Real Name: Autolycus

Occupation: Thief, possibly Retired in his later life

Legal Status: Citizen of Ancient Greece

Identity: The general populace of Earth is unaware of Autolycus except as a mythological character.

Other Aliases: None known

Place of Birth: possibly Ancient Phocis (now part of Ancient Greece)

Place of Death: Unrevealed, possibly Mount Parnassus (now part of Ancient Greece)

Marital Status: Single

Known Relatives: Hermes (father), Chione (mother, deceased), Philammon (half-brother), Daedalion (grandfather, deceased), Neaera (wife), Pereus (father-in-law), three sons (names unrevealed), Anticleia (daughter), Odysseus (grandson), Laertes (son-in-law),

Group Affiliations: None

Base of Operations: Mount Parnassus in Phocis (now part of modern Greece)

First Appearance: Hercules: The Legendary Journeys, Episode: "The King of Thieves"

History: Autolycus is the son of Hermes, the Olympian god of thieves and messengers, and Chione, a mortal princess from the House of Erechtheus of Athens. According to ancient myths, Chione was so beautiful that she was approached by numerous suitors. Both of the Olympian gods, Apollo and Hermes fell in love with her, and while Apollo waited for her to fall asleep, Hermes mystically placed her asleep and seduced her. Apollo meanwhile waited until nightfall and found Chione waiting in her night chamber before he seduced her as well. In due course, Chione gave birth to two sons by both of the gods. The sons were Autolycus, son of Hermes, and Philammon, son of Apollo. Having been able to distract the heads of the two gods, Chione began to boast she was more beautiful than the goddess Artemis. Artemis avenged her own vanity by slaying Chione with an arrow. King Daedalion was so distraught over her death that he flung himself off Mount Parnassus to his death, but Apollo took mercy on him and turned his spirit into a hawk.

After Chione's death, Autolycus was raised by Hermes near Mount Parnassus. He taught Autolycus how to be a master thief and escape artist. Autolycus also learned how to disguise the objects that he taught in case he was ever caught. Autolycus was also a student of the wise centaur named Chiron and became friends with Jason and Hercules. According to some stories, Autolycus taught Hercules how to wrestle when they were teenagers and was among the Argonauts gathered by Jason to go after the Golden Fleece. As an adult, however, Autolycus was not above blaming his friends for his crimes in order to become the greatest of all thieves. When he stole the prized cattle of King Eurytus, he blamed the theft on Hercules. In Eleon, Autolycus broke into King Amyntor's armory and stole his prized helmet in order that he would be defeated by Peleus, another of the Argonauts.

Autolycus eventually romanced and took Neaera, the daughter of King Pereus of Tegea, as his wife. They had several sons including a daughter named Anticlea. Autolycus, meanwhile, had met his match in trying to deceive wily King Sisyphus of Corinth. Autolycus had been stealing Sisyphus's cattle over several months, and eventually, Sisyphus discovered his herds were getting smaller while that of Autolycus kept getting larger. He eventually contrived the plan of marking his cattle, and after a few cattle had vanished again, Sisyphus decided to visit Autolycus in search of his missing cattle. Discovering the hidden mark on his cattle, he not only took his cows back, but he seduced Anticlea out of revenge. She was subsequently taken as a bride by Laertes, another of the Argonauts, who raised her son, Odysseus, believing he was his own son. According to some stories, Autolycus had been called to Ithaca by Laertes and Anticlea to name their son, and Autolycus chose the name Odysseus from the Latin word "odyssomai" or "to hold anger" because of his feud with Sisyphus. Publicly, Autolycus claimed he chose the name to honor the odiom that so many men had borne him during his life.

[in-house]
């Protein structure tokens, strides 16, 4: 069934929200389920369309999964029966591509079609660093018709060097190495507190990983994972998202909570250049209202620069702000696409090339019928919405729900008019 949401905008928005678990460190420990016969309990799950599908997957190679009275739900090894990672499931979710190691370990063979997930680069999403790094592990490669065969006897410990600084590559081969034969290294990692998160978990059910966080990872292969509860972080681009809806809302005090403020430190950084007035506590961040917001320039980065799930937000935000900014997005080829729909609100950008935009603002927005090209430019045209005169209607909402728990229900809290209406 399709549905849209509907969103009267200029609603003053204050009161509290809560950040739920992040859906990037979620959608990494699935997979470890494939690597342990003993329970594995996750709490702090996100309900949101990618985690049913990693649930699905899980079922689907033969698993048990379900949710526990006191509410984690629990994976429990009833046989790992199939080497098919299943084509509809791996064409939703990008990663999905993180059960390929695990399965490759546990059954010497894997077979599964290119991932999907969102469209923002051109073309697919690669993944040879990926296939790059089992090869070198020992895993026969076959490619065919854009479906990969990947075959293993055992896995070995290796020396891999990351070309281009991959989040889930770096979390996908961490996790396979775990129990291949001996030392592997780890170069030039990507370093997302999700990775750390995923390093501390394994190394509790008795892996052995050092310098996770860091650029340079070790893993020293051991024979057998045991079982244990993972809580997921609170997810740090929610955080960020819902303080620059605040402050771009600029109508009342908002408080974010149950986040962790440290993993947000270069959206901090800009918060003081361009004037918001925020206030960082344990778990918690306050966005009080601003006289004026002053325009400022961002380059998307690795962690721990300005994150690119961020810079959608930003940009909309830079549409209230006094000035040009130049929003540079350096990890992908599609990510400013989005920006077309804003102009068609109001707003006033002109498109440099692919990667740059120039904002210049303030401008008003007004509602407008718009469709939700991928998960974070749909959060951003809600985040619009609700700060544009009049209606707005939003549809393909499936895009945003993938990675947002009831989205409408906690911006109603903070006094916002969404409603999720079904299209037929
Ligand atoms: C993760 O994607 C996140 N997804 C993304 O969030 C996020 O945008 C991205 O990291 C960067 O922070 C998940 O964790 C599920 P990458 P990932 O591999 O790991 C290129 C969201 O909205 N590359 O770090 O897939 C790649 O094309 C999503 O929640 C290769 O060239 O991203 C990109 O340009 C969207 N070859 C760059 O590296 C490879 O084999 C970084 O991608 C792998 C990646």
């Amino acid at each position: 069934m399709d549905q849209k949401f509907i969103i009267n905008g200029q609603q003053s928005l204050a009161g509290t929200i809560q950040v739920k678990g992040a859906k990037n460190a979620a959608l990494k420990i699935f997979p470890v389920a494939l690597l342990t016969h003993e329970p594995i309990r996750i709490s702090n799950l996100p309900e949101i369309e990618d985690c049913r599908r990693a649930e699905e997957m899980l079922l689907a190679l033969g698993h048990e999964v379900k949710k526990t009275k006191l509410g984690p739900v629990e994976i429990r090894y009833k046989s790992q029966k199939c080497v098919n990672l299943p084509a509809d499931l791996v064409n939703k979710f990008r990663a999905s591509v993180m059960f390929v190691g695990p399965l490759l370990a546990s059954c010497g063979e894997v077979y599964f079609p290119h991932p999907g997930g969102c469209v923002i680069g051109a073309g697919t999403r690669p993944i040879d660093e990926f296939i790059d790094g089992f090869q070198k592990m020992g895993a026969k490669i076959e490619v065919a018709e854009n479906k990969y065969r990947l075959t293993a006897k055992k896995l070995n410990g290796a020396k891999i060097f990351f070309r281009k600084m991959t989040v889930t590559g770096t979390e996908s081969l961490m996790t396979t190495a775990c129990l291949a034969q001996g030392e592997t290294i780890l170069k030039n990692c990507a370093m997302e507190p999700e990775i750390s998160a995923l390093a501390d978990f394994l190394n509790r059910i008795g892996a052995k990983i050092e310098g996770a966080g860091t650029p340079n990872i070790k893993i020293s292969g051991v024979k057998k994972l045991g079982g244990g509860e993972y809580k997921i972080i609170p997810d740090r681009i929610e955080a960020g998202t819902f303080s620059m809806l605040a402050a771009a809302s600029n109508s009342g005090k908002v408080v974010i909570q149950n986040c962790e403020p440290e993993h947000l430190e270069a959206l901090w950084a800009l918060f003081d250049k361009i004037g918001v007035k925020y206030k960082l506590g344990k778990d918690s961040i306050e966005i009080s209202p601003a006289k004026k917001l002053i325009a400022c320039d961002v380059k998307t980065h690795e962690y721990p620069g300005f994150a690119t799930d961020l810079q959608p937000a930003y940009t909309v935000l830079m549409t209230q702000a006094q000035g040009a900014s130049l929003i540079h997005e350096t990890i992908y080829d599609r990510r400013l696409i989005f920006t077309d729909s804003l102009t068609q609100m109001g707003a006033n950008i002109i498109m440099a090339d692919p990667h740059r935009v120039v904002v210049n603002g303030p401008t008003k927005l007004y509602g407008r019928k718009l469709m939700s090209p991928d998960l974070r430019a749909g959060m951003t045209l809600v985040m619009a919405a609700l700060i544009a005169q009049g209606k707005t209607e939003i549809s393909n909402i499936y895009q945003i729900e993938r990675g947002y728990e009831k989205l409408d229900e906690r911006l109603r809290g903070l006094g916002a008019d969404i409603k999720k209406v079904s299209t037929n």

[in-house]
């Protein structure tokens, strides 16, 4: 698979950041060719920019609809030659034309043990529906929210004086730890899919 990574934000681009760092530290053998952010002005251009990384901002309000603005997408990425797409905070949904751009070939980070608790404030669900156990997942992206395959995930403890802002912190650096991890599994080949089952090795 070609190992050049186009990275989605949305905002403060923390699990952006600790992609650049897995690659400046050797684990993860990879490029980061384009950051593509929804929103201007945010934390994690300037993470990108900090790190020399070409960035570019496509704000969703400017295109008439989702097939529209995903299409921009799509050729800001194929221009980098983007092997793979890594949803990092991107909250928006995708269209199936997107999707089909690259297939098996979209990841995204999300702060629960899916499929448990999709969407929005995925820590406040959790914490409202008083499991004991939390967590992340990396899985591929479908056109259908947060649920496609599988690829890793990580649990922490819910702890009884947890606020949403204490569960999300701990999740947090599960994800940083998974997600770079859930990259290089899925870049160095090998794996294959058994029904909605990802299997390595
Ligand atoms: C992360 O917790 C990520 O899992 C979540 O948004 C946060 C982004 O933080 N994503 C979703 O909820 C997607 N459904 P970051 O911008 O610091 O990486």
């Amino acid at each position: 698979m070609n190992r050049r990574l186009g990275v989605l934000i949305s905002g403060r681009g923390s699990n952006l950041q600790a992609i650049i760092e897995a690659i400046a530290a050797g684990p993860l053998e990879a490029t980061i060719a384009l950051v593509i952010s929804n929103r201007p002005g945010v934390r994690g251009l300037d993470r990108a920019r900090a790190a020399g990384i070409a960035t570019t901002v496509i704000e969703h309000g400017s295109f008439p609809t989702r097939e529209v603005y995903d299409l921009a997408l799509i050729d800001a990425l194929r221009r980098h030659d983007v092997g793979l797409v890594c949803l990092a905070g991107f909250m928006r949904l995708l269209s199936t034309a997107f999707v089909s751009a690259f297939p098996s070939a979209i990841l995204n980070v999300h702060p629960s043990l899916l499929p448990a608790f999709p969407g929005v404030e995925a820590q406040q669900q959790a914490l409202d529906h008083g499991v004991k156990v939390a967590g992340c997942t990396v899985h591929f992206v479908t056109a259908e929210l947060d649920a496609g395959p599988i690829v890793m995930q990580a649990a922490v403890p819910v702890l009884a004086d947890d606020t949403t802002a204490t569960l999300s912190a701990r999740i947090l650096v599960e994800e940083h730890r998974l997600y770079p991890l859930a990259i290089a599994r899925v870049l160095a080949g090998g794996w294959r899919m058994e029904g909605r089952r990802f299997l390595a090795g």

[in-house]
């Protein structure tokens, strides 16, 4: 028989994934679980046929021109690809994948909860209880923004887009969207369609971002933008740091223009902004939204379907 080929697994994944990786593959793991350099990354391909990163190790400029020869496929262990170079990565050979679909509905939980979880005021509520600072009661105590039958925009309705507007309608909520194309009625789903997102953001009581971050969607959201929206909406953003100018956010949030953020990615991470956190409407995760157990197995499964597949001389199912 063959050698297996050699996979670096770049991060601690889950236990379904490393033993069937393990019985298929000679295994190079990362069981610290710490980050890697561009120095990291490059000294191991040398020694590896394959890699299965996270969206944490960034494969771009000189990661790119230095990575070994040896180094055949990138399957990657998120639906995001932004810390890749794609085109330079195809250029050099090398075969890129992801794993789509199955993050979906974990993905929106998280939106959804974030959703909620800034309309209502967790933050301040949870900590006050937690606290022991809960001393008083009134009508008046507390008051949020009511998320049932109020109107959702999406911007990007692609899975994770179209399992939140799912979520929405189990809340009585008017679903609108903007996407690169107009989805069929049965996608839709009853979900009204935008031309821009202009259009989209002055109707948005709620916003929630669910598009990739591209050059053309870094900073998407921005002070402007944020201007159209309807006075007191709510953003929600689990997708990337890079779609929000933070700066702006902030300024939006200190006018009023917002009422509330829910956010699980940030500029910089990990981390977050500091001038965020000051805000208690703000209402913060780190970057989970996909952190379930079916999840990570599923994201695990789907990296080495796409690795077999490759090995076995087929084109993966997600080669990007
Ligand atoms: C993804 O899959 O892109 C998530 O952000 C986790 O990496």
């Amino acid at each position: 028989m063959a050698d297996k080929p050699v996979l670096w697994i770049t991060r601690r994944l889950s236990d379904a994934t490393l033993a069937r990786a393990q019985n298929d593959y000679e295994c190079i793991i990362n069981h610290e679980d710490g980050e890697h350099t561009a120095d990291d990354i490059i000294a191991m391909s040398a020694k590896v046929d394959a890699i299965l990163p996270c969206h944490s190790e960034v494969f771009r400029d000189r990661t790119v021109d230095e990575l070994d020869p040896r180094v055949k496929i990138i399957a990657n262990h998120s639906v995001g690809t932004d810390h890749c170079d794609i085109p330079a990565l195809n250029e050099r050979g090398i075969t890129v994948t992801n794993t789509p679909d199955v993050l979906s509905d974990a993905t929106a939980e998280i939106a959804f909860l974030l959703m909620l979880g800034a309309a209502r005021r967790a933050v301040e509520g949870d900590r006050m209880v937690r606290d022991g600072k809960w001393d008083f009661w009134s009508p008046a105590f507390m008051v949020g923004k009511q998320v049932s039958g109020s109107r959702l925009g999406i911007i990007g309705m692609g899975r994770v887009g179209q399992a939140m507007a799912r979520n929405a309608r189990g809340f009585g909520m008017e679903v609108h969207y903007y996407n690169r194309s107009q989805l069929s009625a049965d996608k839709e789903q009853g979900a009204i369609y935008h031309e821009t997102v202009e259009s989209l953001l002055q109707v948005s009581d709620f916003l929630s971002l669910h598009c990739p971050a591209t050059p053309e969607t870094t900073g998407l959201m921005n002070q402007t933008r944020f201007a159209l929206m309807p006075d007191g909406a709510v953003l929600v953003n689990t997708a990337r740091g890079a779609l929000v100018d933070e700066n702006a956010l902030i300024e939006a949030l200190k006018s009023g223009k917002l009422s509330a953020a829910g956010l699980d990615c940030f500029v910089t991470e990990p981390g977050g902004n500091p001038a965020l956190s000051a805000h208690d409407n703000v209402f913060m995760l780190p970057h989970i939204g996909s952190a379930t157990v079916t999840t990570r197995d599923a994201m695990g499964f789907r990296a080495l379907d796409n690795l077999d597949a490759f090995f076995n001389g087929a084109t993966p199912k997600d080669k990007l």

Autolycus instructed Anticlea to send him Odysseus when he became a young man. While visiting his grandfather near Mount Parnassus, Autolycus taught the youth how to wrestle just as he had with Hercules. Odysseus also went boar-hunting with his uncles and acquired a wound from the tusk of a boar that he carried with him for much of his life. Autolycus also gave Odysseus the helmet he had taken from King Amyntor.

The details of Autolycus's death are unrevealed; it is unknown if his spirit was among the ancient Greek heroes released from the afterlife to help defend Olympus, the home of the Olympian Gods, from Mikaboshi, the Japanese god of evil. Some stories however make Autolycus a contemporary of Xena, the self-proclaimed warrior goddess of the First Century BC, but these stories may be apocryphal, distortions created from merging stories of Xena's life with Hercules during the days of Roman-occupied Greece. 

Height: 6' 1"
Weight: 245 lbs.
Eyes: Brown
Hair: Black

Strength Level: Autolycus possesses the normal human strength level of a man of his size, height and build who engages in extensive regular exercises.

Known Superhuman Powers: None

Abilities: Autolycus is a master thief, escape artist and warrior in both armed and unarmed combat. Due to his divine parentage, he is in extraordinary physical shape on a level of an Olympic-class athlete.

Comments: Autolycus has yet to appear in Marvel or DC Comics; he was played by actor Bruce Campbell in "Hercules: The Legendary Journeys" and "Xena."

Clarifications: Autolycus is not to be confused with:

Last updated: 10/22/12

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